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Moen targets a view about the intrinsic harmfulness of prostitution that he sees as widespread in healthcare, academia and public policy.1 He argues that the exchange of sex for money is not intrinsically harmful by systematically rejecting various possible proposed harms. He further suggests that it is the social context of discriminating laws and stigma that accounts for the harms experienced by prostitutes, rather than any intrinsic feature of exchanging sex for money.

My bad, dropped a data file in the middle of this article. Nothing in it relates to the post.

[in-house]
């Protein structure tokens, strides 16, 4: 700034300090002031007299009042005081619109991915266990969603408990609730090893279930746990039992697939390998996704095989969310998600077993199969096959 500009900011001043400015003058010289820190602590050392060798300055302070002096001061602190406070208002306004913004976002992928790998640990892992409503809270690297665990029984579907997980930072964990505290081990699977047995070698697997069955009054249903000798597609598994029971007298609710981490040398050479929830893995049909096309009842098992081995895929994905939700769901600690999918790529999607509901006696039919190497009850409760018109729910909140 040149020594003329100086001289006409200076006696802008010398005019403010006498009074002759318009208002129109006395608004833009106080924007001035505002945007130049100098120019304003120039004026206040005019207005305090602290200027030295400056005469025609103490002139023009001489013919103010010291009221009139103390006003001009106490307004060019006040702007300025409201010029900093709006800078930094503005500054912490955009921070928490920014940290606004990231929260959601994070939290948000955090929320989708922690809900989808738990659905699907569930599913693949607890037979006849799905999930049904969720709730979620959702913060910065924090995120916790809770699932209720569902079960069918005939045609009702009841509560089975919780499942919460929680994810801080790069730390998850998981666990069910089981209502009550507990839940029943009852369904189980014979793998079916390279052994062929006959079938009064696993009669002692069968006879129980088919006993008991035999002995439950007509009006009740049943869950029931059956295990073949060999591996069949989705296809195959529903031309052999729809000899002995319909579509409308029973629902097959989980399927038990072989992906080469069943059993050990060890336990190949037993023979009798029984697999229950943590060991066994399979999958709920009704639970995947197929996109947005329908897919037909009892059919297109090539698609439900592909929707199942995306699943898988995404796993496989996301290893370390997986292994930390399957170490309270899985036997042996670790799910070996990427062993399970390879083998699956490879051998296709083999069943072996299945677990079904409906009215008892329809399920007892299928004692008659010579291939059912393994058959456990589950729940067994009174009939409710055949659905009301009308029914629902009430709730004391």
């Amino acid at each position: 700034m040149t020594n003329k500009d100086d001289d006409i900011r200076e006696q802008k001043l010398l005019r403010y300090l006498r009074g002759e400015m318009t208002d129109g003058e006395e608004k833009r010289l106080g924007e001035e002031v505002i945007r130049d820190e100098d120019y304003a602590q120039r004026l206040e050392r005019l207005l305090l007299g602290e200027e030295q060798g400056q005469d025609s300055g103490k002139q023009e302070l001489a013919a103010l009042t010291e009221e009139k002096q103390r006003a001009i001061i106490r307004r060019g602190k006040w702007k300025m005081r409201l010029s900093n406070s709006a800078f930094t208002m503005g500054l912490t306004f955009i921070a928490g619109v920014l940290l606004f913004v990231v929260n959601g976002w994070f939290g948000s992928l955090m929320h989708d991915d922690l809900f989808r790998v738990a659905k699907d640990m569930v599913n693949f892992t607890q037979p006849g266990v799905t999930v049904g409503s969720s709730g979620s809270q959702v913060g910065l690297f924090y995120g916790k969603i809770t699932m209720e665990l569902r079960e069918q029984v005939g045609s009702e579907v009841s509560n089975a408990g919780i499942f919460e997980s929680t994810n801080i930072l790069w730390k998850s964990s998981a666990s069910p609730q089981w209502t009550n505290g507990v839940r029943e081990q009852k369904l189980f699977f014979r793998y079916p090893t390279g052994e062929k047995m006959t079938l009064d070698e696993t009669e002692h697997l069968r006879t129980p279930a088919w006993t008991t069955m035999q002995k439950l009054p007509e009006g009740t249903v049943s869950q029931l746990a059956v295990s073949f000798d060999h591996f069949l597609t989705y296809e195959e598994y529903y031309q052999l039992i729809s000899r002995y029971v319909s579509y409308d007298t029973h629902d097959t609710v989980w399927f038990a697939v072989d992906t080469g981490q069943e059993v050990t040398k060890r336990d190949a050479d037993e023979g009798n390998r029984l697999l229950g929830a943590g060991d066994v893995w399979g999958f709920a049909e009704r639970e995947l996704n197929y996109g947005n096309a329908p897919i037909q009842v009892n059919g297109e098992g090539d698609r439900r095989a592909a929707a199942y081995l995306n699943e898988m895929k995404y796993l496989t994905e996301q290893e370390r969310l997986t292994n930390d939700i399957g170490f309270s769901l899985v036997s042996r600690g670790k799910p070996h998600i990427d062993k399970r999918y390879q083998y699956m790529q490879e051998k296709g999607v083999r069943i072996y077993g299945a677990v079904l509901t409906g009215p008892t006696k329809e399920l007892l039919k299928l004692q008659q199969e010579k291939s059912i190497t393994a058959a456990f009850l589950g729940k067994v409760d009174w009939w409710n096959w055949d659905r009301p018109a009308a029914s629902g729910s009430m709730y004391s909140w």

One striking aspect of his argument is the particular way in which he characterises the common view about the harmfulness of prostitution. Consider the following two possible versions of the claim that prostitution is harmful:
The intrinsic claim: The exchange of sex for money is intrinsically harmful to the seller.
The contingent claim: Prostitutes are currently likely to experience significant harm.
The intrinsic claim is …
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